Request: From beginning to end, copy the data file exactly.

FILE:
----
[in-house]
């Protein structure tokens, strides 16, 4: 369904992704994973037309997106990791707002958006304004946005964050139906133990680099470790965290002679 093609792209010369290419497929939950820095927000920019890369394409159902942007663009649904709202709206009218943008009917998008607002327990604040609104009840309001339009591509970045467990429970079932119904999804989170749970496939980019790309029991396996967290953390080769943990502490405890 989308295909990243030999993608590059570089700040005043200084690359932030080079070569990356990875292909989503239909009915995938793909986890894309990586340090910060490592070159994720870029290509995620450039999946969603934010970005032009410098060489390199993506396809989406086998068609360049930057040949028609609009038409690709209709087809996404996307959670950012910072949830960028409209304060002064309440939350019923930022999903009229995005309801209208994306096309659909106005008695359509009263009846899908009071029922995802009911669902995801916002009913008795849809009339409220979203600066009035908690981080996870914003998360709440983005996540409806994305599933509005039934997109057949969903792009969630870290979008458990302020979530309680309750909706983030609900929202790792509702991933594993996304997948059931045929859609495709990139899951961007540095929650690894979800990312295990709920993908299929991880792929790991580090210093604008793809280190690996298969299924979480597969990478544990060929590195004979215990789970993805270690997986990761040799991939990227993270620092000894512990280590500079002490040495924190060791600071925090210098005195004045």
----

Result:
[in-house]
């Protein structure tokens, strides 16, 4: 369904992704994973037309997106990791707002958006304004946005964050139906133990680099470790965290002679 093609792209010369290419497929939950820095927000920019890369394409159902942007663009649904709202709206009218943008009917998008607002327990604040609104009840309001339009591509970045467990429970079932119904999804989170749970496939980019790309029991396996967290953390080769943990502490405890 989308295909990243030999993608590059570089700040005043200084690359932030080079070569990356990875292909989503239909009915995938793909986890894309990586340090910060490592070159994720870029290509995620450039999946969603934010970005032009410098060489390199993506396809989406086998068609360049930057040949028609609009038409690709209709087809996404996307959670950012910072949830960028409209304060002064309440939350019923930022999903009229995005309801209208994306096309659909106005008695359509009263009846899908009071029922995802009911669902995801916002009913008795849809009339409220979203600066009035908690981080996870914003998360709440983005996540409806994305599933509005039934997109057949969903792009969630870290979008458990302020979530309680309750909706983030609900929202790792509702991933594993996304997948059931045929859609495709990139899951961007540095929650690894979800990312295990709920993908299929991880792929790991580090210093604008793809280190690996298969299924979480597969990478544990060929590195004979215990789970993805270690997986990761040799991939990227993270620092000894512990280590500079002490040495924190060791600071925090210098005195004045």